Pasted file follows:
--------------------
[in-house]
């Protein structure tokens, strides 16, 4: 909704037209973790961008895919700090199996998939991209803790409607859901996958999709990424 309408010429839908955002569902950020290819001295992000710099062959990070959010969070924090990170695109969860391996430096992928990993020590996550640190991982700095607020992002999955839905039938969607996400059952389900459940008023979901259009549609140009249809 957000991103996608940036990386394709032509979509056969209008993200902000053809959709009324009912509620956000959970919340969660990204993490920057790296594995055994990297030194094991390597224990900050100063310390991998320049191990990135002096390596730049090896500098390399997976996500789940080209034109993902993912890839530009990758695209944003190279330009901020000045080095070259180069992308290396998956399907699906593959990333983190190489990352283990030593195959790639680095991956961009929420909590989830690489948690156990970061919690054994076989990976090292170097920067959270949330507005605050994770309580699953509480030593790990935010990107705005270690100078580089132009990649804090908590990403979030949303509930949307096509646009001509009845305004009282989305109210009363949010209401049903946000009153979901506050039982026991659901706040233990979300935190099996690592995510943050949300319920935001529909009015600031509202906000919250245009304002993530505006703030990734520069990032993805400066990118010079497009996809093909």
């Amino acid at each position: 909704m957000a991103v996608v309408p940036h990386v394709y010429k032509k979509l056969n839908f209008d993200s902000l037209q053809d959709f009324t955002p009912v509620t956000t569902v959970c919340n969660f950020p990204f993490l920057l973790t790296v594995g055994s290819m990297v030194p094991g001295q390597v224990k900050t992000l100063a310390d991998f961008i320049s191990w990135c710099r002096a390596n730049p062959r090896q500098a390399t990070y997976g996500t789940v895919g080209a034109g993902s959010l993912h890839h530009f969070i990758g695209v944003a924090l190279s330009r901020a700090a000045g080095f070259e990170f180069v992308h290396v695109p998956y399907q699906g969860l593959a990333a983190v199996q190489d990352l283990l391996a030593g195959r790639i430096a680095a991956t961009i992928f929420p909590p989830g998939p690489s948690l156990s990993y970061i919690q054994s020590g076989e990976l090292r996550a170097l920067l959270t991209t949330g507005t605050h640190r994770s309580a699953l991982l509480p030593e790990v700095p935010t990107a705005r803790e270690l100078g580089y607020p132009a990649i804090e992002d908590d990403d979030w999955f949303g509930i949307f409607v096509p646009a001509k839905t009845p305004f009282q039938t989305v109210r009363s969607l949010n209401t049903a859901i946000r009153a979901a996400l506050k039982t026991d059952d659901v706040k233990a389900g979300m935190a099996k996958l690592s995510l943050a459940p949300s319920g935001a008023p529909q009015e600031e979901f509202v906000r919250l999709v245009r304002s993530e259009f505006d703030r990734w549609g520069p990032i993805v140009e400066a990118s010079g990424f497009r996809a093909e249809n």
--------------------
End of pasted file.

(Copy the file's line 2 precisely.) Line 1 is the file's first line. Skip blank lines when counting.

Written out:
């Protein structure tokens, strides 16, 4: 909704037209973790961008895919700090199996998939991209803790409607859901996958999709990424 309408010429839908955002569902950020290819001295992000710099062959990070959010969070924090990170695109969860391996430096992928990993020590996550640190991982700095607020992002999955839905039938969607996400059952389900459940008023979901259009549609140009249809 957000991103996608940036990386394709032509979509056969209008993200902000053809959709009324009912509620956000959970919340969660990204993490920057790296594995055994990297030194094991390597224990900050100063310390991998320049191990990135002096390596730049090896500098390399997976996500789940080209034109993902993912890839530009990758695209944003190279330009901020000045080095070259180069992308290396998956399907699906593959990333983190190489990352283990030593195959790639680095991956961009929420909590989830690489948690156990970061919690054994076989990976090292170097920067959270949330507005605050994770309580699953509480030593790990935010990107705005270690100078580089132009990649804090908590990403979030949303509930949307096509646009001509009845305004009282989305109210009363949010209401049903946000009153979901506050039982026991659901706040233990979300935190099996690592995510943050949300319920935001529909009015600031509202906000919250245009304002993530505006703030990734520069990032993805400066990118010079497009996809093909």